Great feel good game

What I Learned from Playing Fragile Dreams: Farewell Ruins of the Moon

Originally posted on Aug. 24, 2017; Revised Dec. 12, 2021

Perhaps, I am a child at heart but I really prefer the simplistic gameplay approach, especially when the story is the focal point.  The content of this game is quite mature but with light gameplay, which is both suitable for adults and children. Fragile Dreams: Farewell Ruins of the Moon, an action-adventure RPG, developed by Namco and Tri-Crescendo, is about a boy’s journey toward finding warmth in the post-apocalyptic world. It has a typical story but it took advantage of the video game medium to produce a unique experience.

What I enjoyed about the game is that it’s beautiful and atmospheric.  According to the trailer, it is supposed to have horror elements, which ironically, it’s far from scary, but more so cute like Casper the ghost, but a little lonely.  The player plays the protagonist, a young man named Seto who is on the search for human civilization.

Throughout the game, Seto is accompanied by caring loving companions who are not humans.  The most memorable companion to me is Crow, who appears to be a big tea drinker like myself based on his clothes. His encounter with the robot is my favorite part of the game.

It was fun chasing and hunting down Crow because it reminded me of playing hide and seek and playing tag. For a moment, I didn’t mind taking a break from trying to find the silver hair girl.

That section of the game illustrates an important point made by one of the characters, Chiyo:

“It’s the sunbeams, the wind rolling over grass and the idle chit chat with friends [are] the gems of life.”

The moment where Seto chased Crow to get his locket back is special and left a huge impression on me. It made realized how we must not forget during our journey in life to enjoy the present moments. That is called living. However, the game also wanted to make another important point: Crow is a robot. Even if we find happiness in the substitution of artificial life, including digital ones–it does not replace real-life human interaction.  Thus, it’s the silver hair girl that can offer Seto a real authentic relationship even if it involves conflict and misunderstanding between both people. Lastly, Sai, one of the main supporting characters, helped me understand that words may not always be the best form of expression, but it’s not entirely useless. Words fill in the part where visual cue fails to communicate simple things such as Seto wanting Ren, the silver hair girl, to be his companion. He wants his memories to live on by sharing them with someone.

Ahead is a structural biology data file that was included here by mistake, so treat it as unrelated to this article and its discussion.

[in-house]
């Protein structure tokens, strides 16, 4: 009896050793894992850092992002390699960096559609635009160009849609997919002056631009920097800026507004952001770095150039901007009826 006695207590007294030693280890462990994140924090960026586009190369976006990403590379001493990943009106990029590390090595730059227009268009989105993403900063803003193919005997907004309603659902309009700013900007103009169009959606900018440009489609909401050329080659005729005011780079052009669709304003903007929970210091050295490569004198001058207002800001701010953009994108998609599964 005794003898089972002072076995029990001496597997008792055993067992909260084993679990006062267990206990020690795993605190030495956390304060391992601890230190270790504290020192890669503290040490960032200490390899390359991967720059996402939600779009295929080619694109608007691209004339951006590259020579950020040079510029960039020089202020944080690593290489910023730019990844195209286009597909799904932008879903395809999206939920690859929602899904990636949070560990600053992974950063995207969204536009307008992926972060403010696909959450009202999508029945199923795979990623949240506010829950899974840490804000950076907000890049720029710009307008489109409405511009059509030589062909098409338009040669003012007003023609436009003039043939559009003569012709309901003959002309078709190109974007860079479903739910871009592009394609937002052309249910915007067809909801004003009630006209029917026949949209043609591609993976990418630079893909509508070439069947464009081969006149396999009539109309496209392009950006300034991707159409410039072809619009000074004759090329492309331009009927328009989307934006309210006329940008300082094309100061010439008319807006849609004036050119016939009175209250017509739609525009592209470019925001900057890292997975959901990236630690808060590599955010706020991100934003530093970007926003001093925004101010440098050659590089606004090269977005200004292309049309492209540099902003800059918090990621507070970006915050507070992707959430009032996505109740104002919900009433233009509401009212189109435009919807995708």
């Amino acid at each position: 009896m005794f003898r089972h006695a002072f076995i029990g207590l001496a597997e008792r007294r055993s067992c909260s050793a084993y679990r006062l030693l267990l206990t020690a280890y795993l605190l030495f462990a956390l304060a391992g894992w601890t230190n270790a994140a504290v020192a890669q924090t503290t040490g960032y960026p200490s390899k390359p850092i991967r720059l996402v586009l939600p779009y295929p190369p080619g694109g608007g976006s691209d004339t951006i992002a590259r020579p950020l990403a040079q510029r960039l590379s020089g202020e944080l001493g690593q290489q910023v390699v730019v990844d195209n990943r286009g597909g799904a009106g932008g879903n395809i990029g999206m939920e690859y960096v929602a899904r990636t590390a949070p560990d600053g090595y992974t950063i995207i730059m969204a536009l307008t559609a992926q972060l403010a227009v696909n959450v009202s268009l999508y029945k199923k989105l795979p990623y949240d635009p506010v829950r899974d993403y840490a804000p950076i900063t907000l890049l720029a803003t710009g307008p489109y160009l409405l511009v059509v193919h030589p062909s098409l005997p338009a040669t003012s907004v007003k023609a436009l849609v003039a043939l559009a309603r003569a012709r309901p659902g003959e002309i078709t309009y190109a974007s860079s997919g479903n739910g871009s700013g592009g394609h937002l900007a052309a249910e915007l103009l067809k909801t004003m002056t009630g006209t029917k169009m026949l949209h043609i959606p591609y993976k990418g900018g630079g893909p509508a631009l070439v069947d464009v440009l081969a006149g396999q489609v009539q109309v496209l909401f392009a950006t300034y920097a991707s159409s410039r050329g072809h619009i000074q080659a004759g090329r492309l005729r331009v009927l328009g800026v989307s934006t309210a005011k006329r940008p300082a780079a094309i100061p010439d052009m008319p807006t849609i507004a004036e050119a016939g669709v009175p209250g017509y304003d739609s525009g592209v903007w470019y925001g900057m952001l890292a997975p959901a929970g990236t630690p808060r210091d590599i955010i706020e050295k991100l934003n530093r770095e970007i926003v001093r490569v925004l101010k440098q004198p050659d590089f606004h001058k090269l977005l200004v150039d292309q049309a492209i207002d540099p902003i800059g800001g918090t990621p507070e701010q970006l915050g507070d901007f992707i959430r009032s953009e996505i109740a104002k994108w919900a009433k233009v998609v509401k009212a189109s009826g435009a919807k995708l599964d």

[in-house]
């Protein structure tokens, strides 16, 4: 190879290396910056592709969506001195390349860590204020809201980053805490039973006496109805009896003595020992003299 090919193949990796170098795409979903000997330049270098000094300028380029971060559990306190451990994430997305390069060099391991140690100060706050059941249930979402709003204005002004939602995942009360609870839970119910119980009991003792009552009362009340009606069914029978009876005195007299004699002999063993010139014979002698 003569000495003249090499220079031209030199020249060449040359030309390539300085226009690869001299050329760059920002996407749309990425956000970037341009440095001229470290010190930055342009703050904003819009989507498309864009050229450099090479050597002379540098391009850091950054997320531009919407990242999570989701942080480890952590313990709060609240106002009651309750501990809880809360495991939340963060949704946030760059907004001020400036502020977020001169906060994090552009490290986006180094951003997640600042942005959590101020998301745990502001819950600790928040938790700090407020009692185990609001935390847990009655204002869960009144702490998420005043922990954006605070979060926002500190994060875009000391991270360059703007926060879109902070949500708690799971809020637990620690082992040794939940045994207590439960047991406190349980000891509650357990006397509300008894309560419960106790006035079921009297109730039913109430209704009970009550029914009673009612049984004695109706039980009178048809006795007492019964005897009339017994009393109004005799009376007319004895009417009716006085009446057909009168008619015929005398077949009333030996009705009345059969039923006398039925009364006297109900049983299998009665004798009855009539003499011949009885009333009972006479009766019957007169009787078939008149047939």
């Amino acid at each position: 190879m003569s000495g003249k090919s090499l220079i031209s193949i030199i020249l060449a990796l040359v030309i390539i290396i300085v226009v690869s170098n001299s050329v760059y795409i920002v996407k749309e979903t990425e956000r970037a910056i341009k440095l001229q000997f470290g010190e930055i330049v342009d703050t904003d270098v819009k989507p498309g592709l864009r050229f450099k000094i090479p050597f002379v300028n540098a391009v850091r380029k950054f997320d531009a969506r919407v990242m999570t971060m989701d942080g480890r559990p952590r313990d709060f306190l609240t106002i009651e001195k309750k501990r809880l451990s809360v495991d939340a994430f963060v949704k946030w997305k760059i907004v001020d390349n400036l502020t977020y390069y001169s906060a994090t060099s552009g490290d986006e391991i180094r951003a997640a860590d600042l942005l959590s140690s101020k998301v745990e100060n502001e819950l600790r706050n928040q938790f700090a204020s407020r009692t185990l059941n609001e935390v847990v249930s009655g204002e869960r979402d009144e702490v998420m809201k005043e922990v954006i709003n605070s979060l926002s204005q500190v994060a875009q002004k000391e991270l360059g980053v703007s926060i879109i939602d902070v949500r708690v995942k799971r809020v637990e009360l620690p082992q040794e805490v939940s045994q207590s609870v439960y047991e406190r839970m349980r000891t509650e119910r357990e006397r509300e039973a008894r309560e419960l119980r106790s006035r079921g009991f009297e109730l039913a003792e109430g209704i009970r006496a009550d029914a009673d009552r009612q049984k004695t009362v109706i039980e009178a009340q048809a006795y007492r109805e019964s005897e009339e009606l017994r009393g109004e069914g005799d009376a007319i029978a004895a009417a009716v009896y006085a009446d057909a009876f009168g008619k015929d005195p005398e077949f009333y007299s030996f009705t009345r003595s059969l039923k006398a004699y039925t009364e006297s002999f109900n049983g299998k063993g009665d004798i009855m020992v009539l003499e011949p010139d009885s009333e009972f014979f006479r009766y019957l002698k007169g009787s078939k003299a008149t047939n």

Overall, the game provided a philosophical explanation for the continuation of existence, despite the dark side of humanity where most people would want to withdraw and disconnect from all forms of human interaction. The world would be a pretty lonely place when we only answer to ourselves. I thought the game successfully illustrated these points through gameplay and atmosphere. If you haven’t played this game already, check it out. And if you have played it, let me know what you think. I’d love to hear them.

Credits: Picture sources found at fragiledreams.fandom.com/wiki

3 thoughts on “What I Learned from Playing Fragile Dreams: Farewell Ruins of the Moon”

    1. Yes, I was drawn to the music too before I played the game. At first I remember when I saw the trailer a couple years ago before it was released,it didn’t appeal to me. Glad I played it now. I really enjoyed my time with the game. It made me appreciate human civilization.

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